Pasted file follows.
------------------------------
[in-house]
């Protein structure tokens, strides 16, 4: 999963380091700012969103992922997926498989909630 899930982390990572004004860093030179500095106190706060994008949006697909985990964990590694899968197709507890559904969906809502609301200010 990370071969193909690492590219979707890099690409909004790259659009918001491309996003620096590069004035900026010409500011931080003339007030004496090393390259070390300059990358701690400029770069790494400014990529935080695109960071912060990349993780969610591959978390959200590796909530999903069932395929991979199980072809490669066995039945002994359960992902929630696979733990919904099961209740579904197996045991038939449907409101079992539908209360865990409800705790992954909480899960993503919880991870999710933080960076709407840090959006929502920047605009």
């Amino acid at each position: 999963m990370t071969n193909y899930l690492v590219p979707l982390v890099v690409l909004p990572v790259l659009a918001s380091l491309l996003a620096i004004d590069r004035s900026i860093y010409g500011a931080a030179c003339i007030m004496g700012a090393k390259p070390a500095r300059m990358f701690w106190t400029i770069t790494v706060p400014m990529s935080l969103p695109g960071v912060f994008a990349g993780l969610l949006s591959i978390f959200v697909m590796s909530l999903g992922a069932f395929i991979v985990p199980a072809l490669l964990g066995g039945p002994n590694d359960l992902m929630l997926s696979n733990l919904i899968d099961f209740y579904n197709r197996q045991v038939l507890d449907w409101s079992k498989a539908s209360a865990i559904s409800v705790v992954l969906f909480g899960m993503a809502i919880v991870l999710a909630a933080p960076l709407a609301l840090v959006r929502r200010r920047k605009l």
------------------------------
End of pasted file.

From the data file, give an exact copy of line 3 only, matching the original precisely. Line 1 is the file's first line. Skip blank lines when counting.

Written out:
């Amino acid at each position: 999963m990370t071969n193909y899930l690492v590219p979707l982390v890099v690409l909004p990572v790259l659009a918001s380091l491309l996003a620096i004004d590069r004035s900026i860093y010409g500011a931080a030179c003339i007030m004496g700012a090393k390259p070390a500095r300059m990358f701690w106190t400029i770069t790494v706060p400014m990529s935080l969103p695109g960071v912060f994008a990349g993780l969610l949006s591959i978390f959200v697909m590796s909530l999903g992922a069932f395929i991979v985990p199980a072809l490669l964990g066995g039945p002994n590694d359960l992902m929630l997926s696979n733990l919904i899968d099961f209740y579904n197709r197996q045991v038939l507890d449907w409101s079992k498989a539908s209360a865990i559904s409800v705790v992954l969906f909480g899960m993503a809502i919880v991870l999710a909630a933080p960076l709407a609301l840090v959006r929502r200010r920047k605009l």